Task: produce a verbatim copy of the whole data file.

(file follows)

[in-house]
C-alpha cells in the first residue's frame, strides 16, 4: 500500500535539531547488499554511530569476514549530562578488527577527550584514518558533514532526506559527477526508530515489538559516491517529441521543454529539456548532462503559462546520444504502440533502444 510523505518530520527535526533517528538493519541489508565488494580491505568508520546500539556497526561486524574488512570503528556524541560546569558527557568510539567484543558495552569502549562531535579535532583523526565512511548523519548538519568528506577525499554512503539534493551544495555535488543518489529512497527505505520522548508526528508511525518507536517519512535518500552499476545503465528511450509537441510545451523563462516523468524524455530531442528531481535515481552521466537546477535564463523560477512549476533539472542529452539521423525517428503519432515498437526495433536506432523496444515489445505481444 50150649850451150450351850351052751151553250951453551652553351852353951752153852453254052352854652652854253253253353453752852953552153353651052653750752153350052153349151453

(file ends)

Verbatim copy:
[in-house]
C-alpha cells in the first residue's frame, strides 16, 4: 500500500535539531547488499554511530569476514549530562578488527577527550584514518558533514532526506559527477526508530515489538559516491517529441521543454529539456548532462503559462546520444504502440533502444 510523505518530520527535526533517528538493519541489508565488494580491505568508520546500539556497526561486524574488512570503528556524541560546569558527557568510539567484543558495552569502549562531535579535532583523526565512511548523519548538519568528506577525499554512503539534493551544495555535488543518489529512497527505505520522548508526528508511525518507536517519512535518500552499476545503465528511450509537441510545451523563462516523468524524455530531442528531481535515481552521466537546477535564463523560477512549476533539472542529452539521423525517428503519432515498437526495433536506432523496444515489445505481444 50150649850451150450351850351052751151553250951453551652553351852353951752153852453254052352854652652854253253253353453752852953552153353651052653750752153350052153349151453